By John Richardson
PERTH (ICIS)--China’s decision to launch a new economic stimulus package will boost chemicals demand as a result of new infrastructure investments in railways and affordable housing for low-income earners, industry sources said on Thursday.
But the clampdown on the availability of credit for speculation in chemicals and other sectors looks set to continue, they added.
“The package is what we had expected a few days ago, following comments that had been made by Li Keqiang’s, China’s Premier about the need to stabilise growth,” said a Hong Kong-based source with a major polyolefins producer.
Speaking before the announcement of the package, the source had warned that the government had to act because there was a danger of 2014 GDP (gross domestic product) growth falling below 6.5%.
“Growth below 6.5% and Beijing would not be able to create enough jobs for the some 7m new graduates every year. If they don’t create enough jobs for the graduates, they will end up with social unrest,” he had said.
Li, during China’s annual National People’s Congress meeting in March, announced that the government wanted to create 10m jobs in 2014, whilst keeping the urban unemployment rate at below 4.6%.
But the deceleration of growth in Q1 as credit availability became tight, and as manufacturing and retail sales growth also slowed down, raised concerns that these targets would not be hit – hence, the stimulus package.
According to media reports, the package includes an 18% increase in the total number of railway lines being built in 2014 compared with last year. The package was announced after the State Council's monthly meeting on Wednesday.
The government will sell $24bn of US of bonds this year to build the railways in the less-developed central and western regions. It also plans a $35bn fund dedicated to rail financing.
The package offers more investment on slum clearance and affordable housing for low-income earners.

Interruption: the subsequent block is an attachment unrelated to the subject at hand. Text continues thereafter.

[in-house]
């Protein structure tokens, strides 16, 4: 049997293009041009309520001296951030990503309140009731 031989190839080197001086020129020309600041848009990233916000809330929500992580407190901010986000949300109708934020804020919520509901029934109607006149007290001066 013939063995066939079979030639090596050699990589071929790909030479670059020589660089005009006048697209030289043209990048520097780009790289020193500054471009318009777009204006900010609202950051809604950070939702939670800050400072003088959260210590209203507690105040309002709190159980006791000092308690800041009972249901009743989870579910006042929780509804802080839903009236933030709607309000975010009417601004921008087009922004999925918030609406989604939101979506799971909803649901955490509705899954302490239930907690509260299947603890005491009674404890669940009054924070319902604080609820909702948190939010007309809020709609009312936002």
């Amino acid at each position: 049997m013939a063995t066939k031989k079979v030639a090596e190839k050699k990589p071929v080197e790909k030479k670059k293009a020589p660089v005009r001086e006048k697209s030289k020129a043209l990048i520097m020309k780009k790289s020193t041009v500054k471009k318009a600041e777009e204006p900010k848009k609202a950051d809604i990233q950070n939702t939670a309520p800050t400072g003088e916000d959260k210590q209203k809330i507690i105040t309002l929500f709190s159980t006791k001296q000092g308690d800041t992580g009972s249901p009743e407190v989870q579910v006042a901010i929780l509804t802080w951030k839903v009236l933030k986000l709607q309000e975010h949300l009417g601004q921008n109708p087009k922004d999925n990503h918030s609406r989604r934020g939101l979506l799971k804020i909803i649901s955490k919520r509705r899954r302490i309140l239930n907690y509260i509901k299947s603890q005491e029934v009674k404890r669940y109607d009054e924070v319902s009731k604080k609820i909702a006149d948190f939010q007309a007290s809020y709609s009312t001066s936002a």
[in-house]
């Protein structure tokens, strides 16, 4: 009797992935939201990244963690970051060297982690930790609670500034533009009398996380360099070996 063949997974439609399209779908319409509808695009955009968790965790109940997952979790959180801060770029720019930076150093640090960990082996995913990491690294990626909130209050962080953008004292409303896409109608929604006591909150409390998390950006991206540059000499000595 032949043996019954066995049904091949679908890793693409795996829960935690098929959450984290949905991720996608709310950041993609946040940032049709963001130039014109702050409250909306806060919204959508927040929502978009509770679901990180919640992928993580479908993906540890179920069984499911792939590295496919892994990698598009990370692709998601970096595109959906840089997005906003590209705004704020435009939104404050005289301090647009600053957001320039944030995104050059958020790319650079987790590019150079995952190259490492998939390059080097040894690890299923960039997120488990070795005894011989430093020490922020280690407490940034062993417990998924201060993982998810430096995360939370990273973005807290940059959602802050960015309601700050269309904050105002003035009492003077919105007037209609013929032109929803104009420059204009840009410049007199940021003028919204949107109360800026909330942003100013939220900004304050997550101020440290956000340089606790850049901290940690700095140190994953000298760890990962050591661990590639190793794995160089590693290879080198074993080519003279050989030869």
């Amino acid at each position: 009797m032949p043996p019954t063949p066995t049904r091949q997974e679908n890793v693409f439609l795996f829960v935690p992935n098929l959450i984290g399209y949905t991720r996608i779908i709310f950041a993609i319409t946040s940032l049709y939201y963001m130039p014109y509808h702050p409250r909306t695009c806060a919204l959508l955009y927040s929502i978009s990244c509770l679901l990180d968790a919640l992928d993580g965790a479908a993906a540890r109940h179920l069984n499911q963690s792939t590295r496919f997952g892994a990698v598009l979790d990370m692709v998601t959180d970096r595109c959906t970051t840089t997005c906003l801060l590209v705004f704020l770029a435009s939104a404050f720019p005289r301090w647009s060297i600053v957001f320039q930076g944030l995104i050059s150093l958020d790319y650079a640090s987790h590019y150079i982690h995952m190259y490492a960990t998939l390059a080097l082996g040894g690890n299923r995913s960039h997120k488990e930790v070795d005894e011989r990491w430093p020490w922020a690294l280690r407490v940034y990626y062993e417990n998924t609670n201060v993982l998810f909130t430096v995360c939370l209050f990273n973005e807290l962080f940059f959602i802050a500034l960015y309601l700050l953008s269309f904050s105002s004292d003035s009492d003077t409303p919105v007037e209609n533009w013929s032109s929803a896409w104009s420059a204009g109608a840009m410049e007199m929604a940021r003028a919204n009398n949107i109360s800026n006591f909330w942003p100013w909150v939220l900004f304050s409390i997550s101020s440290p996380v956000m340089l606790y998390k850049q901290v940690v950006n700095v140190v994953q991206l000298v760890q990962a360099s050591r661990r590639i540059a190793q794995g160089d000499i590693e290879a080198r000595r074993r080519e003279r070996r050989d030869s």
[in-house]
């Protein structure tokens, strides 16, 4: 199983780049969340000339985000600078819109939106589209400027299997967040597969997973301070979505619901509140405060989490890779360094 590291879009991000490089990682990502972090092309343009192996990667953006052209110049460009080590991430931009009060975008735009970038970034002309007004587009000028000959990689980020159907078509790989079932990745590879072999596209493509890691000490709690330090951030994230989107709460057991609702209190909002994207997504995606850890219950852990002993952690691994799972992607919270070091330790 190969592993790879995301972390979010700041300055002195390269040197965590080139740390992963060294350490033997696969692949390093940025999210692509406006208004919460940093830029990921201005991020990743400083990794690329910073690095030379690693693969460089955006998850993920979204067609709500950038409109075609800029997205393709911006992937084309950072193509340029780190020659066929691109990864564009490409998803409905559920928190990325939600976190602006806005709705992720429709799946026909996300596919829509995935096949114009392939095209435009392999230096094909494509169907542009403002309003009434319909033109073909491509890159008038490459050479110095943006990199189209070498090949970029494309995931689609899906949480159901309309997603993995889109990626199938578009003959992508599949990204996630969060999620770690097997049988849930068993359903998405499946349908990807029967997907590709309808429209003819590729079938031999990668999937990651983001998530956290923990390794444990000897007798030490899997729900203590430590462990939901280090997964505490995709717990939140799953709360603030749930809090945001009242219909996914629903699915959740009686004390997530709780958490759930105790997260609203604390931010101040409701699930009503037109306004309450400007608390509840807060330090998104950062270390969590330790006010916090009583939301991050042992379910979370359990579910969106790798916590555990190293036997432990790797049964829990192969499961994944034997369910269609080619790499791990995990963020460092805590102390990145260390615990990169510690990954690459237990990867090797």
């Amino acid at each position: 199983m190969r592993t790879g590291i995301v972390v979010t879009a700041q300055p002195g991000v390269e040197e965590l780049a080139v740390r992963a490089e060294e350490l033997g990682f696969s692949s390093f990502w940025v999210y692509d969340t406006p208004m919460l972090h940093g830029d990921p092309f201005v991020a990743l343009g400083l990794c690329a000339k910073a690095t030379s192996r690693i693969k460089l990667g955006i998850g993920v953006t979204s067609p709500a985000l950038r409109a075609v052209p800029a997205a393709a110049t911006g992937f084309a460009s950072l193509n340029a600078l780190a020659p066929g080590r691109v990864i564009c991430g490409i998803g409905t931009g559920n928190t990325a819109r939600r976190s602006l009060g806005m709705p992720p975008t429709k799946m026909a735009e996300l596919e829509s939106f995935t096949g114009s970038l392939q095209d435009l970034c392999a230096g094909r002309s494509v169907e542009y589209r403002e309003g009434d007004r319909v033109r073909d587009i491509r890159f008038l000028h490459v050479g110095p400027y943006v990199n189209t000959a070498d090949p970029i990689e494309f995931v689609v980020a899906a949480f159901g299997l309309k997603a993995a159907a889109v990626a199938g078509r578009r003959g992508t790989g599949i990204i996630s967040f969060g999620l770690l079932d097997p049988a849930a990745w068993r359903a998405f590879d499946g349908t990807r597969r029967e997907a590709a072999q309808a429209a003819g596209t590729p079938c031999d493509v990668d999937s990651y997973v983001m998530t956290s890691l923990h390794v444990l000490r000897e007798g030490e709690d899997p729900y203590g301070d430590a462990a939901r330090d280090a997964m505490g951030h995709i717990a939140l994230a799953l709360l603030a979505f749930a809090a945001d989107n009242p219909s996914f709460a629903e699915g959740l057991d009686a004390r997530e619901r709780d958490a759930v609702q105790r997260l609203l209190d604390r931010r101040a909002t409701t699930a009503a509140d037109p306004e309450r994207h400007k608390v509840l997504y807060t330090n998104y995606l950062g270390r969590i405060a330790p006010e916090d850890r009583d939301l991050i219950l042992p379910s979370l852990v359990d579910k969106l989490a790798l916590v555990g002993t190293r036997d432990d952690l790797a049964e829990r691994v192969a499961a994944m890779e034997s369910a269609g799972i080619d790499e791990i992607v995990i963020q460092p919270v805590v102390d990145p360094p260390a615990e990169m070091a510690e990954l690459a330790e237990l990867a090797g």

And importantly for the chemicals industry, existing tax breaks for small businesses will be extended until the end of 2016. The tax threshold for small businesses will also be raised. Most of the buyers of chemicals in China are small and medium-sized businesses.
Industry sources said that the stimulus measures would help boost chemicals and polymers demand, as a result of the extra spending on railways and housing.
“The package is also all in line with efforts to encourage more growth in western provinces,” said a second source with a polyolefins producer, who is based in Singapore.
“In a city such as Shanghai, growth in low value manufacturing is pretty much tapped out because of high labour and land costs, but this is definitely not the case as you move further inland – which is what plastic processors are doing with government support.
“When you think about it, in the corridor between Shanghai and the city of Chengdu in Sichuan province, there are 300-400m people, who, at the moment, don’t consume as much plastics as in the more developed areas. This is where the biggest manufacturing and consumption-growth opportunities lie.”
There was no mention in the stimulus package of easier credit conditions.
Credit creation, especially via the highly speculative shadow-banking system, is expected to remain lower than last year, making life much harder for speculators in the chemicals and other sectors.
The policy of allowing the Yuan to trade against the US dollar in a wider range - designed to root-out speculation - is also expected to stay in place.
China’s slower growth had contributed to very disappointing post-Lunar New Year petrochemicals demand, as end-users, short of credit, have minimised their raw-material purchases.
The polyolefin industry sources stressed that the new package was carefully targeted at more sustainable areas of economic growth.
“It is clear that the government wants to get rid of overcapacity and so, if you look at the new package, it does not include any help for oversupplied industries that they want to restructure, such as steel and cement,” added the second source.
“Plus, there is no helping for struggling real-estate companies. Beijing wants to take the air out of the property bubble – and it wants to get rid of speculation in general.”
Read John Richardson and Malini Hariharan’s blog – Asian Chemical Connections